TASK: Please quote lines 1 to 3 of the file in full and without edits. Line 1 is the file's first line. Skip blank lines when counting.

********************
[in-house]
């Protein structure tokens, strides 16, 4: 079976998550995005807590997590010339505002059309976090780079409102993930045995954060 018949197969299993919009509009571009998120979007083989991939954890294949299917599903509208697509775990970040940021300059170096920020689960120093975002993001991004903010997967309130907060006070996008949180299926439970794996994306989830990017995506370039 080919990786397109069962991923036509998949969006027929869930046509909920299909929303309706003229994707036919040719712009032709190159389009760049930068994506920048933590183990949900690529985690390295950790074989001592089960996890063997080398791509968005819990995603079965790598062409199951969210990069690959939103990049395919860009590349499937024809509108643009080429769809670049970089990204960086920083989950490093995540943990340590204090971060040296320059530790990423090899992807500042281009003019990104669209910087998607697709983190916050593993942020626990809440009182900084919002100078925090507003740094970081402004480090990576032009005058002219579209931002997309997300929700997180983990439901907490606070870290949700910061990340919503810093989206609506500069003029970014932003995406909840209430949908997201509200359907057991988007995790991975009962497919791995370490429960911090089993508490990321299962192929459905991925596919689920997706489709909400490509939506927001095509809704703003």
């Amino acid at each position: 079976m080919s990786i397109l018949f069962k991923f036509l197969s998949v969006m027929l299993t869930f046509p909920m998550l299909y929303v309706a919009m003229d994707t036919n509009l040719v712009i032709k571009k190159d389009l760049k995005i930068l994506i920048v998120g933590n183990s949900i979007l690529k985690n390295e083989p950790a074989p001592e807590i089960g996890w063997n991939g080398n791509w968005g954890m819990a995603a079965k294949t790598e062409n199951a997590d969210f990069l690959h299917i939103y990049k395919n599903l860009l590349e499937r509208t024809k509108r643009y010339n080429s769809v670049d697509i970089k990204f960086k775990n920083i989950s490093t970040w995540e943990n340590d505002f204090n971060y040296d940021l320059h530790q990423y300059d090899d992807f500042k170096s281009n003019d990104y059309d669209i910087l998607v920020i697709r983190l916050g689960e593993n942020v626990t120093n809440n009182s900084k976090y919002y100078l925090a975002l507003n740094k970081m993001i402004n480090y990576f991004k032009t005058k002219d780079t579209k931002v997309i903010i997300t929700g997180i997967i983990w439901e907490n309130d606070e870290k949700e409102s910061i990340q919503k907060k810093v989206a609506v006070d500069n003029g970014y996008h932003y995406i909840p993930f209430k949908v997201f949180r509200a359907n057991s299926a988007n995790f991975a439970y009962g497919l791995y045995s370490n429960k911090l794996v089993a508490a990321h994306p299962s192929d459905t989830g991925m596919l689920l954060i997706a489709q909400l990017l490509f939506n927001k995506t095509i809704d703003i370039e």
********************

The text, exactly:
[in-house]
């Protein structure tokens, strides 16, 4: 079976998550995005807590997590010339505002059309976090780079409102993930045995954060 018949197969299993919009509009571009998120979007083989991939954890294949299917599903509208697509775990970040940021300059170096920020689960120093975002993001991004903010997967309130907060006070996008949180299926439970794996994306989830990017995506370039 080919990786397109069962991923036509998949969006027929869930046509909920299909929303309706003229994707036919040719712009032709190159389009760049930068994506920048933590183990949900690529985690390295950790074989001592089960996890063997080398791509968005819990995603079965790598062409199951969210990069690959939103990049395919860009590349499937024809509108643009080429769809670049970089990204960086920083989950490093995540943990340590204090971060040296320059530790990423090899992807500042281009003019990104669209910087998607697709983190916050593993942020626990809440009182900084919002100078925090507003740094970081402004480090990576032009005058002219579209931002997309997300929700997180983990439901907490606070870290949700910061990340919503810093989206609506500069003029970014932003995406909840209430949908997201509200359907057991988007995790991975009962497919791995370490429960911090089993508490990321299962192929459905991925596919689920997706489709909400490509939506927001095509809704703003």
């Amino acid at each position: 079976m080919s990786i397109l018949f069962k991923f036509l197969s998949v969006m027929l299993t869930f046509p909920m998550l299909y929303v309706a919009m003229d994707t036919n509009l040719v712009i032709k571009k190159d389009l760049k995005i930068l994506i920048v998120g933590n183990s949900i979007l690529k985690n390295e083989p950790a074989p001592e807590i089960g996890w063997n991939g080398n791509w968005g954890m819990a995603a079965k294949t790598e062409n199951a997590d969210f990069l690959h299917i939103y990049k395919n599903l860009l590349e499937r509208t024809k509108r643009y010339n080429s769809v670049d697509i970089k990204f960086k775990n920083i989950s490093t970040w995540e943990n340590d505002f204090n971060y040296d940021l320059h530790q990423y300059d090899d992807f500042k170096s281009n003019d990104y059309d669209i910087l998607v920020i697709r983190l916050g689960e593993n942020v626990t120093n809440n009182s900084k976090y919002y100078l925090a975002l507003n740094k970081m993001i402004n480090y990576f991004k032009t005058k002219d780079t579209k931002v997309i903010i997300t929700g997180i997967i983990w439901e907490n309130d606070e870290k949700e409102s910061i990340q919503k907060k810093v989206a609506v006070d500069n003029g970014y996008h932003y995406i909840p993930f209430k949908v997201f949180r509200a359907n057991s299926a988007n995790f991975a439970y009962g497919l791995y045995s370490n429960k911090l794996v089993a508490a990321h994306p299962s192929d459905t989830g991925m596919l689920l954060i997706a489709q909400l990017l490509f939506n927001k995506t095509i809704d703003i370039e």